Appalachian Ohio, Athens GA, Atlanta, Berkeley, Baltimore, Boston, Chicago, Columbia MO, Des Moines, Durham & Chapel Hill, Fredericksburgh VA, Houston, Los Angeles, Muncie IN, New York City, NYU, Philadelphia, Pittsburgh, Richmond VA, San Francisco, Tucson, Twin Cities
I was walking out of 7eleven when a male behind me said to his friend “I like that butt!” Several times, loud enough so I could hear until I gave eye contact. I got in my car but he kept staring and then finally got into his car. I wrote down his license plate but doubt I can really take any additional action. I felt sad and gross inside afterward.
Published on March 5, 2014 at 8:13 pmno comments
I’m new to Cincinnati, and I wanted to explore downtown because I heard so many good things about it. I ignored the expected “hey baby’s” and even the comment on my brown opaque stockings (WTF?).
As I walked by the downtown bus exchange, a woman (older than me) made a comment like “look at you in your fine hat.” The way she said it was remarkably suggestive, especially the way she said the word “fine”. At the time I just smiled awkwardly, feeling pretty uncomfortable.
Later I thought, Hold on, would she talk to a man in the same way? And if she did, how would he respond? I love my new hat, but now it seems…tarnished.
I don’t want people to walk down the street stony-faced, never acknowledging others around them. There’s nothing wrong with a nod or a smile as you walk by. But come on, people! What is the point of making other people feel uncomfortable on purpose?!?
Published on March 3, 2014 at 2:19 pmno comments
We’re so excited for our tweetup today! It starts at 1pm EST, please use the #harassmentis hashtag.
Our ALL-STAR list of panelists include:
Soraya Chemaly @schemaly
Patricia Valoy @Besito86
Jamia A. Wilson @jamiaw
Jennifer L. Pozner @jennpozner
Hollaback Boston @hollabackboston
Tatyana Fazlalizadeh (Stop Telling Women to Smile) @fazlalizadeh
Joneka Percentie (SPARK) @jpercentie.
Courtney Young @cocacy
We want to acknowledge that this conversation may be challenging and even triggering to people, and it’s OK to step back and take care of yourself if you need to. To make this conversation as smart and loving as possible, we have three rules:
1. No woulda coulda shoulda. When someone shares their story, keep any advice you have for what the person should have done in the situation to yourself. We know you’re just trying to help, but street harassment has a way of filling folks with self doubt and they don’t need your encouragement.
2. No personal attacks. This can range from “you deserve it,” to “you’re an asshole.” We’re all here because we’re against harassment, so let’s not perpetuate those behaviors online.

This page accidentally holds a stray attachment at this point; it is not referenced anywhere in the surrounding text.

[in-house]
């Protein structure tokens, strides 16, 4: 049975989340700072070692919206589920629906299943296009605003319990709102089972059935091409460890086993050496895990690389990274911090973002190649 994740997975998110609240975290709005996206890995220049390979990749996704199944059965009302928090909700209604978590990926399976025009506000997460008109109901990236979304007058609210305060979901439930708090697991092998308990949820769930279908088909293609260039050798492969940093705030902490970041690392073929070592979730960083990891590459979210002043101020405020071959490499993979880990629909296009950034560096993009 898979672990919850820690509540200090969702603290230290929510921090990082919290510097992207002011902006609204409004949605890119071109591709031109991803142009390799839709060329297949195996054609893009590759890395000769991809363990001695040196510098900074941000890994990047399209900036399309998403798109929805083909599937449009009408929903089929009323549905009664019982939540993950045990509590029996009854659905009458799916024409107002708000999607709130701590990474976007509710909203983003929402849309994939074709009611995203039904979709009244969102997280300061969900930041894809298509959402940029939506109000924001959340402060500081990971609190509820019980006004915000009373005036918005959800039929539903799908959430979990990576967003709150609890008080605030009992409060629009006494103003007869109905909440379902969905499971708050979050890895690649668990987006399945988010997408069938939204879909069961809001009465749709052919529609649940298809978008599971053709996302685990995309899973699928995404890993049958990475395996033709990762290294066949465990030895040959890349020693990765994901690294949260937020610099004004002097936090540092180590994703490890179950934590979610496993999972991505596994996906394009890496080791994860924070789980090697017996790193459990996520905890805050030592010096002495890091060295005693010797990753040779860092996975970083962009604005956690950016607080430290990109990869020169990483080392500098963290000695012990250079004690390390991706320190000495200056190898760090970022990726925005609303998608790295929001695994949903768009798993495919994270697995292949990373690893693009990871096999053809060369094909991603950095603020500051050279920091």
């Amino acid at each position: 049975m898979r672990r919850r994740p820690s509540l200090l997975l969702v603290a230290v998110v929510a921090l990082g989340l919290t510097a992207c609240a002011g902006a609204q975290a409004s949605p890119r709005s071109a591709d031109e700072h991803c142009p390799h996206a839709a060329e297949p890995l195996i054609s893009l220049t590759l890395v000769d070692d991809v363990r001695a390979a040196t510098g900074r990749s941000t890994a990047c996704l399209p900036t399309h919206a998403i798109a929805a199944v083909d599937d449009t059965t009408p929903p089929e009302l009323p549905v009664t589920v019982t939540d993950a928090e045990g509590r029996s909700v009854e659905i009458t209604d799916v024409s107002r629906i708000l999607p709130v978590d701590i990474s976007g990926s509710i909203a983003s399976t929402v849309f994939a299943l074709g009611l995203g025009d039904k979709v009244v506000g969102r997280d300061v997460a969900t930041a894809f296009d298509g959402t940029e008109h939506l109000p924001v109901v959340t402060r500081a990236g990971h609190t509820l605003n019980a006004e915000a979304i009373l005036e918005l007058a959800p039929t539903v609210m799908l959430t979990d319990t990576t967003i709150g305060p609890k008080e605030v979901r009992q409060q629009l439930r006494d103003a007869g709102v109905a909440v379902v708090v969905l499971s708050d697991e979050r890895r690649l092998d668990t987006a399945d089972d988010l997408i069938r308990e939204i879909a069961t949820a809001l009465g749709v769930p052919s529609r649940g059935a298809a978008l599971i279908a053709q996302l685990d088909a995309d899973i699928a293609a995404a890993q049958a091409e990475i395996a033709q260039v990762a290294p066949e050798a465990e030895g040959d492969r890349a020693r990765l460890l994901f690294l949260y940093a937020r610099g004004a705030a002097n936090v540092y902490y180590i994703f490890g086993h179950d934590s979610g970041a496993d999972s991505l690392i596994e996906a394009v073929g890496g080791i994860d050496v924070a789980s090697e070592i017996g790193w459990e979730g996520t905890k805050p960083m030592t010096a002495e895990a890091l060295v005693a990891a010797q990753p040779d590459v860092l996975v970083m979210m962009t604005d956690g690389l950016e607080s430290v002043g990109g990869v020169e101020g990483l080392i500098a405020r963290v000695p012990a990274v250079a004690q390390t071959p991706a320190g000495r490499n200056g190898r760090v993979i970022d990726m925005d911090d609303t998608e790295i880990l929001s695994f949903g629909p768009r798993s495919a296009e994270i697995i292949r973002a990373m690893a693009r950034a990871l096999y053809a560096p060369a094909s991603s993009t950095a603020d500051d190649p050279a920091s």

3. Attack ideas, not people’s stories. If there is idea or a concept that you don’t like, tweet about it. If someone is telling a personal story that you don’t like, please approach their story with sensitivity. If there is a concept behind their story that you disapprove of (i.e. men of color are more likely to be harassers) comment and critique the concept, not the individual.
If you’re new to the conversation on street harassment and race, welcome! Please take some time to read #harassmentis: our guide on how identity impacts the experience of street harassment. Hollaback! Boston has also put together a fantastic reading list that will help you engage in this conversation in a smart and thoughtful way.
If you’re coming in as an ally, we’re happy you’re here. Please remember that sometimes the most revolutionary thing you can do as an ally is listen.
Published on March 3, 2014 at 11:46 amone comment
I was walked up to the bus stop at 7:15am to head to work. As I walked up there was one women sitting alone at the far left and two men in their 50′s who were clearly intoxicated. The first man greeted me with “hey beautiful,” “want to go on a date with me sexy,” “I think you are sexy lady.” etc.
I looked at him and said “Don’t talk to me that way” and then stood awkwardly waiting for the bus because I didn’t want to be late to work.
He reacted by being defensive. “I didn’t do anything, can’t I say hello.” His friend made him stop, but they stood there until the bus came talking and pointing over at me.
It felt good to say something, usually I just look away. I also felt vulnerable and I am resentful that the other women at the stop did nothing but look away.
Published on March 3, 2014 at 3:29 amno comments
Hi. I was walking outside my apartment building today and as I was rounding a bend, after being adjacent to a busy street, I heard a young man shouting something after me from across the street. It was unintelligible, but made me feel like I had done something wrong, and disappointed me because it disturbed my sense of peace and tranquility. It made me feel like I can’t even take a walk.
I feel like something in our culture has changed because I used to not get any harassment and now it seems like its the easiest thing in the world to just go somewhere and have someone verbally attack me. I was a victim of bullying 20 years ago at college but had not been bullied very much in K-12 and I was not bullied significantly again until 2010. I wonder of it is cyclical and, during certain times, the streets are inhospitable, but at other times (for me 2006-7) people are respectful. One thing is for certain, where I live it is currently hostile.
Published on March 2, 2014 at 6:37 pmno comments